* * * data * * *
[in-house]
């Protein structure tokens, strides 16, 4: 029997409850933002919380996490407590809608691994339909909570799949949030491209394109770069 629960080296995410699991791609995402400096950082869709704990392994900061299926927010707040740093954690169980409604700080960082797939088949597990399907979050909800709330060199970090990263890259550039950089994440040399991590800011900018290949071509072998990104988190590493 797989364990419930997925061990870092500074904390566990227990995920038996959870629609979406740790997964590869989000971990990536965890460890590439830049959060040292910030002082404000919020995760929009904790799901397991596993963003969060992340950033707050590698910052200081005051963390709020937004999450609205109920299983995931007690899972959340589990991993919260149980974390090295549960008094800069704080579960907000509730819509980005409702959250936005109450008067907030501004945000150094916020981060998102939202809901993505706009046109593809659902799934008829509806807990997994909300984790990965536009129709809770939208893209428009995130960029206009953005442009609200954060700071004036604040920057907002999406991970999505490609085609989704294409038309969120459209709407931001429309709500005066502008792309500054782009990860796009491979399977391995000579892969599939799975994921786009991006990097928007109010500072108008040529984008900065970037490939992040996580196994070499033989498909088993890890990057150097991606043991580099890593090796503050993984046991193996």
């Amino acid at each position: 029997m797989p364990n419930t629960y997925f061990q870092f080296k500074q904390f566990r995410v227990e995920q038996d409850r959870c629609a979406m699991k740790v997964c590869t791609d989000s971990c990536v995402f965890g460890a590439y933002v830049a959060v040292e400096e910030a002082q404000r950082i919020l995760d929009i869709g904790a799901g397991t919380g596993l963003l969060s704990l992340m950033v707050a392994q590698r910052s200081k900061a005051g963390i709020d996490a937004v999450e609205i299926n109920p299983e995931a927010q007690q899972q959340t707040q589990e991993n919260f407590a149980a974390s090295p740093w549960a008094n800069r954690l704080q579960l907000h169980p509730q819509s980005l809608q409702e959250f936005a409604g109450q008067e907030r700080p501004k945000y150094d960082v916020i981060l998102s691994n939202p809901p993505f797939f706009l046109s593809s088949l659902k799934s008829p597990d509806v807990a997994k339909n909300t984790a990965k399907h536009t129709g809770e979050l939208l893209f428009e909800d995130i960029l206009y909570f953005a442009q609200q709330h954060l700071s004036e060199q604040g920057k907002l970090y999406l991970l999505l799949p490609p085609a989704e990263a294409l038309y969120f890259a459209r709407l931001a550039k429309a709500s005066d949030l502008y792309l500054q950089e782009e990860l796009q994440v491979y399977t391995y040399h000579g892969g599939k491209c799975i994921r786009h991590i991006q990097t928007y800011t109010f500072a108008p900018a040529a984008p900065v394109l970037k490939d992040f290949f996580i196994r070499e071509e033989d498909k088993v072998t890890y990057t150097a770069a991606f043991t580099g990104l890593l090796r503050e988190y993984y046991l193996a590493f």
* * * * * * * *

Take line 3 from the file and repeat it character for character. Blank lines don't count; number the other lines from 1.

């Amino acid at each position: 029997m797989p364990n419930t629960y997925f061990q870092f080296k500074q904390f566990r995410v227990e995920q038996d409850r959870c629609a979406m699991k740790v997964c590869t791609d989000s971990c990536v995402f965890g460890a590439y933002v830049a959060v040292e400096e910030a002082q404000r950082i919020l995760d929009i869709g904790a799901g397991t919380g596993l963003l969060s704990l992340m950033v707050a392994q590698r910052s200081k900061a005051g963390i709020d996490a937004v999450e609205i299926n109920p299983e995931a927010q007690q899972q959340t707040q589990e991993n919260f407590a149980a974390s090295p740093w549960a008094n800069r954690l704080q579960l907000h169980p509730q819509s980005l809608q409702e959250f936005a409604g109450q008067e907030r700080p501004k945000y150094d960082v916020i981060l998102s691994n939202p809901p993505f797939f706009l046109s593809s088949l659902k799934s008829p597990d509806v807990a997994k339909n909300t984790a990965k399907h536009t129709g809770e979050l939208l893209f428009e909800d995130i960029l206009y909570f953005a442009q609200q709330h954060l700071s004036e060199q604040g920057k907002l970090y999406l991970l999505l799949p490609p085609a989704e990263a294409l038309y969120f890259a459209r709407l931001a550039k429309a709500s005066d949030l502008y792309l500054q950089e782009e990860l796009q994440v491979y399977t391995y040399h000579g892969g599939k491209c799975i994921r786009h991590i991006q990097t928007y800011t109010f500072a108008p900018a040529a984008p900065v394109l970037k490939d992040f290949f996580i196994r070499e071509e033989d498909k088993v072998t890890y990057t150097a770069a991606f043991t580099g990104l890593l090796r503050e988190y993984y046991l193996a590493f």